The Ministry of Home Affairs (MHA) has now directed states and union territories (UTs) to instruct all police stations under their jurisdiction to not register any case under the repealed Section 66A of the Information Technology Act, 2000 and drop any cases previously registered. The MHA notification has also pressed the need to sensitize law enforcement agencies to comply with the verdict laid down in the Shreya Singhal case in 2015. These are all commendable decisions but they must be accompanied with a sincere attempt to reverse the injustice caused by this perversion. The issue is a necessary reminder that the judiciary must not simply rest its laurels after delivering landmark judgements but must be cognizant of its effective implementation.
The case highlights the high-handedness of state agencies but is also a stark reminder of the lacuna that exists between judicial verdicts and its effective implementation. It demonstrates how the loudest of judicial declarations would be rendered meaningless without an effective mechanism for compliance. There is a pressing need to sensitize police officials and the wider state machinery of judicial developments. The police must not be allowed to exploit arcane and obsolete legal statutes to harass citizens. Oftentimes the people most abused by such illegal tactics belong to the underprivileged and discriminated sections of society with little to no idea of the minutiae of the law. The rule of law is severely discredited when it is seen not as a custodian of civil liberties but a tool for oppression. The case is an opportunity for the judicial system to reflect on the need to transform the legal landscape and bring it closer to the public it serves.
The MHA notification issued to states and UTs highlighted the important need to sensitize law enforcement officials to comply with the orders issued by the Supreme Court. The importance of this function cannot be overstated. The judiciary has been vested with the responsibility to dispense justice. The Supreme Court and lower courts are the custodians of the Constitution and a bulwark against an aggressive state. Compliance with the judgements laid down by the judiciary is a prerequisite for the functioning of any democratic society. Any impact of judicial decisions can be gauged only when laws laid down by courts are properly complied with. This is not the symptom of an overactive judiciary. In fact, this is absolutely consistent with the role envisaged for the judiciary by the framers of the Constitution. The law does not exist in a vacuum; it has a demonstrable impact on the very lives of the citizens. The gulf that exists between judicial declarations and the everyday lives of ordinary Indians must be bridged.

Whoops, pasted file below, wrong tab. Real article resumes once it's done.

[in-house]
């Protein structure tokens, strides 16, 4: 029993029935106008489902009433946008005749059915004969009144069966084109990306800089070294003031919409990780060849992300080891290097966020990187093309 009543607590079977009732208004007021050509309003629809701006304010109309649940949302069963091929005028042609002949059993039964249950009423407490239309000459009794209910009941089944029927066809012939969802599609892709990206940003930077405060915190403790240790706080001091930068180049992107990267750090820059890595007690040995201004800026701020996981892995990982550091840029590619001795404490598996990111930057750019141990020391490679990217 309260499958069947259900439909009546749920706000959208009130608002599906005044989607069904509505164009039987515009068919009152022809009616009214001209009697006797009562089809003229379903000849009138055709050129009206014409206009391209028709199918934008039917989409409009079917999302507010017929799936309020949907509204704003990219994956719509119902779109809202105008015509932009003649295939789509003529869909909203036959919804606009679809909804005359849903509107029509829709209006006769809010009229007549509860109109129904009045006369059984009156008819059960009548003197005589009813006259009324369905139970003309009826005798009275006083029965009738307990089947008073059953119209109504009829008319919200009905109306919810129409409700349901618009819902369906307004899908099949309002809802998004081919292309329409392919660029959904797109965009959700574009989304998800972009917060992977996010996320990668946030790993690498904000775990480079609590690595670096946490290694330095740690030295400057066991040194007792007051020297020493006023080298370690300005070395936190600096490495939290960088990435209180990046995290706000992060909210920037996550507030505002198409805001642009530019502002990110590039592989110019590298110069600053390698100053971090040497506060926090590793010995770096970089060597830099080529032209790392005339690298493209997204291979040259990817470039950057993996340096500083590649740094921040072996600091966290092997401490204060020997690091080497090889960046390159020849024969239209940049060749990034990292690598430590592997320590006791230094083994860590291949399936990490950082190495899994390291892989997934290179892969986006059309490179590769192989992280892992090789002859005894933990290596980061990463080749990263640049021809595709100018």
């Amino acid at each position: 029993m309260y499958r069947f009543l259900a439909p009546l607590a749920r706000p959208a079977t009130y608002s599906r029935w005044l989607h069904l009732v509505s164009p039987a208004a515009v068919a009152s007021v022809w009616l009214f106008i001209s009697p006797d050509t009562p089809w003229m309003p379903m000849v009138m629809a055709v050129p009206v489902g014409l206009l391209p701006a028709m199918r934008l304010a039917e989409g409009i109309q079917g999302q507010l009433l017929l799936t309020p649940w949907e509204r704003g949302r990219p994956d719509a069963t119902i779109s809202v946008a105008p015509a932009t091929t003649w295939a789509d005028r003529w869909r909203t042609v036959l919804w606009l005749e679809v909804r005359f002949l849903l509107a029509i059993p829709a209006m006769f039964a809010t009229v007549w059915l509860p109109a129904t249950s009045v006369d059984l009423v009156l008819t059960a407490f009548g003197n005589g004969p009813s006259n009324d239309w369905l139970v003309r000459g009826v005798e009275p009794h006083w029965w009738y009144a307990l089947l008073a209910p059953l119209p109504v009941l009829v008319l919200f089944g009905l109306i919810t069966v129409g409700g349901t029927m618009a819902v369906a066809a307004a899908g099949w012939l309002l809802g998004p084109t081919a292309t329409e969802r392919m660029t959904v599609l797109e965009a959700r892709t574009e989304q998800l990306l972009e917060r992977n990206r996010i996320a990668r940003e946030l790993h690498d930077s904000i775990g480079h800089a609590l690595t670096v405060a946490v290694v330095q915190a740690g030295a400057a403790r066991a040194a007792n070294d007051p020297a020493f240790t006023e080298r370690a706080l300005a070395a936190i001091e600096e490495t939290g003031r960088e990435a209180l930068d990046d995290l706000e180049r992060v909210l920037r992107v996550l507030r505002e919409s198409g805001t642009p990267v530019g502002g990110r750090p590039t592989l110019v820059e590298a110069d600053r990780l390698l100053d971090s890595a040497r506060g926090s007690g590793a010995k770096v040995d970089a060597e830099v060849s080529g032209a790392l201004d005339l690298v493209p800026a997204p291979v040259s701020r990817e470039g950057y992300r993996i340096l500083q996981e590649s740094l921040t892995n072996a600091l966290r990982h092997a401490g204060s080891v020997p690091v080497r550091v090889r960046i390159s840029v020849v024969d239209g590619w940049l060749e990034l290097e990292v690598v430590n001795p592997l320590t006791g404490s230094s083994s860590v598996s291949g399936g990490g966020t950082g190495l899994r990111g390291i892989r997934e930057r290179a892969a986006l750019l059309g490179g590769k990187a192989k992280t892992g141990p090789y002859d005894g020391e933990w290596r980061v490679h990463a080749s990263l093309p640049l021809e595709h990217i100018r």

In this regard, the first step must be to disabuse the law enforcement agencies of their seemingly unbridled power. The police machinery exists to serve the people and redress issues that might affect law and order. It is not a license to harass citizens and levy charges for any form of feudal protection. The purpose of the police is to make sure that members of society act within the constraints imposed by law. This makes it essential that law enforcement agencies remain updated with the current developments in law and do not follow a principle of absolute parliamentary suzerainty. The flouting of the SC verdict in the Shreya Singhal case points to a deeper malaise pervading the justice system. While law enforcement officials must be hauled up for their blatant transgression, it is important to recognise the multitude of factors at work here. Mere bureaucratic arrogance does not explain the avalanche of proceedings instituted under Section 66A since 2015. Political pressures and promises of protection offered by unscrupulous political masters are also a driving force behind bureaucratic corruption. Section 66A is a useful tool for politicians to crush any dissent raised against them by a vigilant public. This too was recognised by the apex court in the Shreya Singhal judgement. When critiquing the agencies of state for their brazen violation, it is important not to simply absolve the state of any wrongdoing either.